“A fascinating, funny and evocative play. . . . Ruhl develops the story with the enticing blend of irreverent humor and skewed realism. . . . It’s beautiful.” –San Francisco Chronicle
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The first invasive evaluation of cardiac arrhythmias in humans was performed in 1967 in Paris (Prof. P. Coumel) and Amsterdam (Prof. D. Durrer). This was the start of a rapid increase in our knowledge of the diagnosis, mechanism and treatment of cardiac arrhythmias. In that same year Prof. Hein J.J. Wellens became cardiologist in the Wilhelmina…
“[This] breathtakingly inventive addition to Ruhl’s singular body of work . . . has the potential to be a modern masterpiece.”–Los Angeles Times
Sarah Ruhl made her Broadway debut this fall with her latest effervescent comedy: a play about sex, intimacy, and equality, set in the 1880s, when enthusiasm for the electric light bulb gave rise to a handy new instrument to treat female hysteria. The story revolves around the medical office and home of Dr. Givings, who regularly induces “paroxysm” in his once high-strung patient Sabrina, allowing her to happily return to playing piano. Soon, Sabrina falls in love with the doctor’s assistant Annie, and also befriends his wife Catherine, who is dealing with her own neurotic misgivings about not being able to breast-feed her baby. With this new work, Ruhl once again uses playful symbolism and lyrical language as she makes seemingly effortless thematic leaps—crafting a play with tremendous critical and audience appeal, in her singular theatrical voice.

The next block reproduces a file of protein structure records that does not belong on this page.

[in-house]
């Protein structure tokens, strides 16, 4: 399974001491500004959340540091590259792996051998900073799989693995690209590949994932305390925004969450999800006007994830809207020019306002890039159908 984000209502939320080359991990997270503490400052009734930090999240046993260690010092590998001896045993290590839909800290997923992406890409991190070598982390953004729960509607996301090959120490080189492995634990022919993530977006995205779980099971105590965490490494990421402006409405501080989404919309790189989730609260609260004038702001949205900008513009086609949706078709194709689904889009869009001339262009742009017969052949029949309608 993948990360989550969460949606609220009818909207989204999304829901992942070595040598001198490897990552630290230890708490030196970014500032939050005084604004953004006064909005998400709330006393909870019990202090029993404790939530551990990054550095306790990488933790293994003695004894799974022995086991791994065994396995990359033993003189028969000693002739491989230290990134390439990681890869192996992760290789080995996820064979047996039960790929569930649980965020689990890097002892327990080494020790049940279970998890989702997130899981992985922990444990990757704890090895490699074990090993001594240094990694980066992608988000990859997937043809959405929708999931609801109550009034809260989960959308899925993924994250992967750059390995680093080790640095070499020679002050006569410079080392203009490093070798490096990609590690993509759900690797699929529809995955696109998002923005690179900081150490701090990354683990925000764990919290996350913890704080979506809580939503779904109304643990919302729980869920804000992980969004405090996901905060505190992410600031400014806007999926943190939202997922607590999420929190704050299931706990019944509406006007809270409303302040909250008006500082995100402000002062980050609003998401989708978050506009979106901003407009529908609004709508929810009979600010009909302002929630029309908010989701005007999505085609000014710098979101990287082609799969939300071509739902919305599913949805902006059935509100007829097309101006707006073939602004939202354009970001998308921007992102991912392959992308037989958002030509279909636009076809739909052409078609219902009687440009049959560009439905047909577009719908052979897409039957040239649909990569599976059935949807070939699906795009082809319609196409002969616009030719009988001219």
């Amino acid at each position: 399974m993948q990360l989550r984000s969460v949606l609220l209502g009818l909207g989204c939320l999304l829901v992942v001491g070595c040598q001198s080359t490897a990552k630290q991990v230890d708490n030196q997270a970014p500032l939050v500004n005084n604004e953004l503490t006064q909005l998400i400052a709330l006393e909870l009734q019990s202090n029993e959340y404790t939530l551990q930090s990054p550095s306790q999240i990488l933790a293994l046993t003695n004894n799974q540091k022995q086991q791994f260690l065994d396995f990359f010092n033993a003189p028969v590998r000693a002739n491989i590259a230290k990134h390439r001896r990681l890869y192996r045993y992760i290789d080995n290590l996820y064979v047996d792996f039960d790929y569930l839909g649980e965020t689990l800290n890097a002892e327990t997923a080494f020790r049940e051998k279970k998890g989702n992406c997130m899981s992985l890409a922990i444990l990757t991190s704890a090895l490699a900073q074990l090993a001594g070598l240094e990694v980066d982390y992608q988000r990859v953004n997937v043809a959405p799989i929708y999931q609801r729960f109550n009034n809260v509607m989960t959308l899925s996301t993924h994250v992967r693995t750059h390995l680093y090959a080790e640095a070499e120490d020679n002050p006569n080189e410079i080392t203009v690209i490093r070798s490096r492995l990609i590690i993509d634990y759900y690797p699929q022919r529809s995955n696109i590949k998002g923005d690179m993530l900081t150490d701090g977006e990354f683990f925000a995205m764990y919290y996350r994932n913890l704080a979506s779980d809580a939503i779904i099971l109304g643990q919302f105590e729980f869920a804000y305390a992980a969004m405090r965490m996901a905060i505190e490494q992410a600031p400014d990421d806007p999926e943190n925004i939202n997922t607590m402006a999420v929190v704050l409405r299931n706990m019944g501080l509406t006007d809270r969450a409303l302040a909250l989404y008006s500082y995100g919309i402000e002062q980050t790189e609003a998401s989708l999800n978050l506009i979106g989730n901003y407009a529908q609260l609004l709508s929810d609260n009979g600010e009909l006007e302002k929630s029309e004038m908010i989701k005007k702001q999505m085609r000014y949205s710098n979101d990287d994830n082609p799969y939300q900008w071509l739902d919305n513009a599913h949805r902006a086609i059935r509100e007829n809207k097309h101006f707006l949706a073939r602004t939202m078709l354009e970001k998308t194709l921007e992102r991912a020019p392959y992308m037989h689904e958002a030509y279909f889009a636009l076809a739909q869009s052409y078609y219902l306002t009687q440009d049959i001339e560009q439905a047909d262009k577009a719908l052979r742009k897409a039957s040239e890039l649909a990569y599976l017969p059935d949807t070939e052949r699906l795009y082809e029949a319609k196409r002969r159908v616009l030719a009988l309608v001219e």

Sarah Ruhl’s plays include Dead Man’s Cell Phone, The Clean House (a Pulitzer Prize finalist), Passion Play, and Eurydice, all of which have been widely produced throughout the United States and internationally. She is a recipient of the MacArthur Fellowship.